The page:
Hear the Story of How These Amazing Aerial Images of Air Force Jets Were Shot “Blind” on Film (VIDEO)

Richard Cooke is a British action photographer who has been making amazing images of everything from fighter jets to Arctic warfare for the past 40 years. In the video below, you’ll see some incredible shots he captured on film in 1977 of the Red Arrows—an acrobatic team of flyers within Britain’s Royal Air force.

Cooke pioneered the technique of photographing fighter jets, and his head-on images are quite amazing since he was shooting “blind” from within the cockpit without modern technology like wireless remotes to provide of view of what’s being photographed.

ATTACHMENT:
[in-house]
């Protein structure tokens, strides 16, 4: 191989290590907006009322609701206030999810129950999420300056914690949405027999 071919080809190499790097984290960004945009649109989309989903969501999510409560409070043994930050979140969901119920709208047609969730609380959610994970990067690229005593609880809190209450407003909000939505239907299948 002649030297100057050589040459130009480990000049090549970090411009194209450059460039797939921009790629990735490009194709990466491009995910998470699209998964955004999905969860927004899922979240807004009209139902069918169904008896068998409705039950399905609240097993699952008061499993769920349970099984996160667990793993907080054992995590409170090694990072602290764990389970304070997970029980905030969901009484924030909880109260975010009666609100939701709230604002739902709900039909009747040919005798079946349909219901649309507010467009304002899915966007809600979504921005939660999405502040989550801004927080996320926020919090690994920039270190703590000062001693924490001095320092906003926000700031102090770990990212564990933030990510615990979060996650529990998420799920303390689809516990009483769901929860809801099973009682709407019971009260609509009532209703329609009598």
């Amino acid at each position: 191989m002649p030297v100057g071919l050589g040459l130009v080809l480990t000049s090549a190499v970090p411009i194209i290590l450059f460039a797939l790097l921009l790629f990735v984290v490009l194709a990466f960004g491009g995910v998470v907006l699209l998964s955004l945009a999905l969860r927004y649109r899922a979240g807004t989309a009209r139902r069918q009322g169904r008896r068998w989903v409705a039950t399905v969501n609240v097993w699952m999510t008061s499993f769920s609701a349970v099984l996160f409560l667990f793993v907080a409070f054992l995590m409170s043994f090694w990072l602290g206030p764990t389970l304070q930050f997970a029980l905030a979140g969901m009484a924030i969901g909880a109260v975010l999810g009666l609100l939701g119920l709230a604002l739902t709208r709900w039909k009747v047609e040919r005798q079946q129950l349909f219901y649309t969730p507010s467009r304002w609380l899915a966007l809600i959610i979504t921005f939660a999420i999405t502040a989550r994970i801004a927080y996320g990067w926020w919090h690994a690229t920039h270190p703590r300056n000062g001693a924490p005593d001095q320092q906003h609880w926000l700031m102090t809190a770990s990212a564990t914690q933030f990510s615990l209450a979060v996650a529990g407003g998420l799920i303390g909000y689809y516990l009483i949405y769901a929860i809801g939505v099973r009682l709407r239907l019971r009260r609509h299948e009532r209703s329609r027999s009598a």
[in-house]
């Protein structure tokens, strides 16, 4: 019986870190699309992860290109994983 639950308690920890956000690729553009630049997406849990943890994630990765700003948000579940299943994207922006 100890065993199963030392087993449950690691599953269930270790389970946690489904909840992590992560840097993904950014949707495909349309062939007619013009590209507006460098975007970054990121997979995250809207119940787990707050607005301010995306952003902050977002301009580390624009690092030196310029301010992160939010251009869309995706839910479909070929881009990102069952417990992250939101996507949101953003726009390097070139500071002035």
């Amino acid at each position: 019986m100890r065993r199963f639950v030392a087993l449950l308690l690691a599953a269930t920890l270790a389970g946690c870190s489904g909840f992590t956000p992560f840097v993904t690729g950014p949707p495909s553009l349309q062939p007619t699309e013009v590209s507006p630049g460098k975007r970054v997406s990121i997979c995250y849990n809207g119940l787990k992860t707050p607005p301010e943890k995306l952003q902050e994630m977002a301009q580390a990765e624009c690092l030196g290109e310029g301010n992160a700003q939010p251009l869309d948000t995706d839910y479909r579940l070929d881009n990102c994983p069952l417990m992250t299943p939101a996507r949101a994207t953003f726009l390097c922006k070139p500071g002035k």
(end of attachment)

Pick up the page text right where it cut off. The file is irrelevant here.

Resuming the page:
As he explains in the video, Cooke attached a Nikkormat EL (Nikon’s first electronic camera) beneath the aircraft he was in. The camera was loaded with Kodachrome 64 and was fitted with an autowinder and 24mm Nikkor lens with a polarizing filter. Inside the cockpit Cooke also had a Nikon F2 Photomic with 24mm and 35mm lenses—both outfitted with polarizing filters.

Cooke did plenty of testing on the ground before shooting these images from the air. By determining the precise distance of his lens from the aircraft he was able preset the focus. With only one 36-exposure roll of film in his camera beneath the airplane, we’d say his batting average was excellent.

You can read more about Cooke's aerial images on this website where you can view and purchase a number of these great shots

Via DIY Photography